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Big Programmatic News from Compas | Dreamforce Day 2 | The Color of a Pill October 15, 2014

Filed under: Corporate — CMI/Compas @ 7:08 pm

BIG news today from Compas, as we announce that for the first time ever, a top 10 pharma company has reached physicians via programmatic buying technology! See more details in our press release.

Dreamforce day 2 brought Hillary Clinton, Bruno Mars, the Beach Boys and more inspiration shared by our experts-on-the-scene, CMIO Susan Dorfman and Sr. Associate Marketing Theresa Heintz. Salesforce made their big announcement, which is Wave, a cloud-based analytics platform. Up for today – cool dude will.i.am will have an exclusive launch., which our insiders tell us will be some sort of wearable device. Great photos and takeaways can be seen on our Instagram, Facebook, and Twitter feeds; a few of my favorites:

  • The world needs dialogue; including a mix of face-to-face and digital interaction
  • It’s important to partner with anyone that can help problems, even those in disagreement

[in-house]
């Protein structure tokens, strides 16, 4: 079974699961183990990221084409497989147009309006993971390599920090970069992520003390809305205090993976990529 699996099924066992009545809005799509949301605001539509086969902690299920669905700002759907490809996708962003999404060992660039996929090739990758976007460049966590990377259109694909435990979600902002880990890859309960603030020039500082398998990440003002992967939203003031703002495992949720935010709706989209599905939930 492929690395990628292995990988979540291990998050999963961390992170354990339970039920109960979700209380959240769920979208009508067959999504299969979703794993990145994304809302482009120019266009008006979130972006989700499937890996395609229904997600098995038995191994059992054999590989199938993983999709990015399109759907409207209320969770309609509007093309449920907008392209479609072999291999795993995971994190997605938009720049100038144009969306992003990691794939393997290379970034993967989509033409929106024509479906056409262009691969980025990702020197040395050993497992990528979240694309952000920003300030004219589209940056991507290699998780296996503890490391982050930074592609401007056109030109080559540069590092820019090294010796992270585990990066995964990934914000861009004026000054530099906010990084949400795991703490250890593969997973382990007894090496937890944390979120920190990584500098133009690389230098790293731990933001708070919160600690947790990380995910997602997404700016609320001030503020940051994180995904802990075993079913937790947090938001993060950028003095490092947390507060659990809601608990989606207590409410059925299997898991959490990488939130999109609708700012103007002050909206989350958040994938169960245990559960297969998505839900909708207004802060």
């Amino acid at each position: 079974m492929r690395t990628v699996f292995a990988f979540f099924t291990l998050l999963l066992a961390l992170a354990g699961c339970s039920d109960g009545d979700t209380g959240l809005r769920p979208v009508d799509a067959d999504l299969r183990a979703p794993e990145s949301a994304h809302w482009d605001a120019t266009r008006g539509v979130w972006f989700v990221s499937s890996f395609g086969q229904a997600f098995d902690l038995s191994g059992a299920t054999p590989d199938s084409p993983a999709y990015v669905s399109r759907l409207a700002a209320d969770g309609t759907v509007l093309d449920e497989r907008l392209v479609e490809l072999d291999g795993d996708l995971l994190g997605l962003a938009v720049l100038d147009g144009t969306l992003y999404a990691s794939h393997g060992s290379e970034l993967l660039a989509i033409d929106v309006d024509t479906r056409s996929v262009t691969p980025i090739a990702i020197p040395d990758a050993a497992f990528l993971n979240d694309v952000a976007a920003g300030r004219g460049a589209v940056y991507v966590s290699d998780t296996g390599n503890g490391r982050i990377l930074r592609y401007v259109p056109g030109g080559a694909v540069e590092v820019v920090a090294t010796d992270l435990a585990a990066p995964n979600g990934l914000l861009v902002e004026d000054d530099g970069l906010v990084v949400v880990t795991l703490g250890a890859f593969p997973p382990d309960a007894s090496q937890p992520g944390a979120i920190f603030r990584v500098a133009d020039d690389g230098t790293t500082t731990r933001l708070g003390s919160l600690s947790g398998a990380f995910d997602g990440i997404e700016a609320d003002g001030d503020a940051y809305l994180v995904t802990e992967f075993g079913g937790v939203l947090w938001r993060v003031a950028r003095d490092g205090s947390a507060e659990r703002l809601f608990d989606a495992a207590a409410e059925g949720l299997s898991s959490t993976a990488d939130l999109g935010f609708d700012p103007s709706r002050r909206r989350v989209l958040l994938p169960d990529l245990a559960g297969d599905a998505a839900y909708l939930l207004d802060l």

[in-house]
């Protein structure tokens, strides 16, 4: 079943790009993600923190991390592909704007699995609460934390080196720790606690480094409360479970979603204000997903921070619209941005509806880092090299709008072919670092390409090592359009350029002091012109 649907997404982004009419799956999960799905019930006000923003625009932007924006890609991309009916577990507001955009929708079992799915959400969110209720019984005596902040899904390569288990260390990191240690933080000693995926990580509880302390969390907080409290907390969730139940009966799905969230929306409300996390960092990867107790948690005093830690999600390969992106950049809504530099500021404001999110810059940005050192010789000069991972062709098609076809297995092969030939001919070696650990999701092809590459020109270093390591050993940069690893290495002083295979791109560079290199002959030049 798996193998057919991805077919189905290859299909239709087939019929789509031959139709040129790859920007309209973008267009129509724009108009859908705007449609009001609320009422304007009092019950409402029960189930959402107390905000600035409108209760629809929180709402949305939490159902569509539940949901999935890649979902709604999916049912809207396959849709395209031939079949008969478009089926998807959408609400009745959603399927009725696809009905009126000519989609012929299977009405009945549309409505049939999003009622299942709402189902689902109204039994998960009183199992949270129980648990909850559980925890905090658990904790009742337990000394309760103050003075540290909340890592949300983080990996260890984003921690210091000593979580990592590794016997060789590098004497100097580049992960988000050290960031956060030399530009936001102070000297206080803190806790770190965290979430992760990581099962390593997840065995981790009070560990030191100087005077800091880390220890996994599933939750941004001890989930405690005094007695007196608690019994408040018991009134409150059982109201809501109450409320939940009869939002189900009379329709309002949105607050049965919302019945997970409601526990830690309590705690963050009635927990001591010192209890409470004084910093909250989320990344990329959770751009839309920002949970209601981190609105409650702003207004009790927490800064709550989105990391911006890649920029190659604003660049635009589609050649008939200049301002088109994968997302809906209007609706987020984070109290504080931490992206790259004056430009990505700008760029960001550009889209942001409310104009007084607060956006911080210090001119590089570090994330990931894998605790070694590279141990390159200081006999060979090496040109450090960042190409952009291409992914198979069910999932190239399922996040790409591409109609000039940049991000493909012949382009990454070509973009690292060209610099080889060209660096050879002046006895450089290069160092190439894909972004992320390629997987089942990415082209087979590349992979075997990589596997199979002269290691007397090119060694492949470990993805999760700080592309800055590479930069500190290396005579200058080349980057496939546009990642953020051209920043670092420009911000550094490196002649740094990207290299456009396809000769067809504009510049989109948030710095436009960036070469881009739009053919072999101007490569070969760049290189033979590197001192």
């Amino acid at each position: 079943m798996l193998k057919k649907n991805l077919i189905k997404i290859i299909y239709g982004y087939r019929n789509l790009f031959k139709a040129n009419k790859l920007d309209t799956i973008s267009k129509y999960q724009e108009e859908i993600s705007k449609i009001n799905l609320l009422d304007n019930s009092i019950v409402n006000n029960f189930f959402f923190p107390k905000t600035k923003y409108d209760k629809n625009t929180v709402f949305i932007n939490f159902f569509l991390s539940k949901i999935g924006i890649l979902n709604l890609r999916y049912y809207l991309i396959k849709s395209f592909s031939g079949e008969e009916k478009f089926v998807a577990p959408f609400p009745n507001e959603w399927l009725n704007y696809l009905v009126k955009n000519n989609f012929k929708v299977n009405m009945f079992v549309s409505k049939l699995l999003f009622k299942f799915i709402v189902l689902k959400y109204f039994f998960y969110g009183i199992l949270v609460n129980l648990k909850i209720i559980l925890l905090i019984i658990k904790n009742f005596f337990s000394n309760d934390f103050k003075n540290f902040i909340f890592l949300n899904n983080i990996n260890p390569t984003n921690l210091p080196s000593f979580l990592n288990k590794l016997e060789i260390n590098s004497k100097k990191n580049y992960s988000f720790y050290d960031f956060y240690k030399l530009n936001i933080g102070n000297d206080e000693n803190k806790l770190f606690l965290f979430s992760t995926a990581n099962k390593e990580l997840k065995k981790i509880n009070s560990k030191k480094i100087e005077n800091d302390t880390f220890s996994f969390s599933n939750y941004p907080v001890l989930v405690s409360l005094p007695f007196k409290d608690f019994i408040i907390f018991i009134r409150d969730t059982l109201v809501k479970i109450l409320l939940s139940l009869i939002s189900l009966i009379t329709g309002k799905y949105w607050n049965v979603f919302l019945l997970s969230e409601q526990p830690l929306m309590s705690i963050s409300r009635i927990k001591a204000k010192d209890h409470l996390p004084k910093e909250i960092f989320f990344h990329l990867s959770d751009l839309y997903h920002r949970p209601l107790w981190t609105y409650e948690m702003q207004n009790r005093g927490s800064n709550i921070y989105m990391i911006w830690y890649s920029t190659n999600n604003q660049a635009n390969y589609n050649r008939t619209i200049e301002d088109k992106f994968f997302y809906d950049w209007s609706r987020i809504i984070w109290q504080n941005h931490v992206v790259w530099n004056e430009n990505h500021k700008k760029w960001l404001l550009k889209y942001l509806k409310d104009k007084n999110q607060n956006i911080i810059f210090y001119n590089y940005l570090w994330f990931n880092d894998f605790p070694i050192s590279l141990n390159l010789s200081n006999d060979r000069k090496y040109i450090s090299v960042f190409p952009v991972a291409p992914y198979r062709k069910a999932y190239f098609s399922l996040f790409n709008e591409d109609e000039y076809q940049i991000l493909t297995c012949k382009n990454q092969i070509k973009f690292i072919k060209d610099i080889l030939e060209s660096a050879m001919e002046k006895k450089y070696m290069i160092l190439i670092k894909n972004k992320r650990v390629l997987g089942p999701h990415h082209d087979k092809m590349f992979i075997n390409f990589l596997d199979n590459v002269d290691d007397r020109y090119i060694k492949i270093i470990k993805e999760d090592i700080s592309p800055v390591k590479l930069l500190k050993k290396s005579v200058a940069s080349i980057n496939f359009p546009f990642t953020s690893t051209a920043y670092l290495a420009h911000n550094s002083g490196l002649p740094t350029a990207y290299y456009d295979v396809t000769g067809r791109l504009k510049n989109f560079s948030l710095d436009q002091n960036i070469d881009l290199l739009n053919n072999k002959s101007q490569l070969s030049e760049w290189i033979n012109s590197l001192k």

• “Innovation, having fun, & giving back should be the core values for everyone.” – Hillary

A few Scoop readers shared with me that the rumor alert I included in Monday’s Scoop has indeed come true – Google is making a major PR push behind its doctor video chat service.

A portable DNA sequencer is being made available, and “could be useful for Ebola screening,” pointed out colleague Lou Greisiger as Sr. Marketing Analytics Analyst who shared this story.

Some doctors in Australia are joining a movement to ban pharma sales reps from contacting them. The effort, “No Advertising, Please,” includes doctors asking colleagues to sign a pledge to join them.

Health app of the day: Transcense allows those hard of hearing to communicate better with conversations translated in real-time.

This is so interesting – the color of a pill has an impact on its efficacy.  An article in The Atlantic explains that in the US: “Blue pills, contrary to what Breaking Bad may have you believe, act best as sedatives. Red and orange are stimulants. Cheery yellows make the most effective antidepressants, while green reduces anxiety and white soothes pain. Brighter colors and embossed brand names further strengthen these effects—a bright yellow pill with the name on its surface, for example, may have a stronger effect than a dull yellow pill without it.” Of course all of this differs in other countries/cultures, where colors have different connotations.

Facebook and Apple both offer an interesting new benefit to employees – egg freezing for future fertility treatments.

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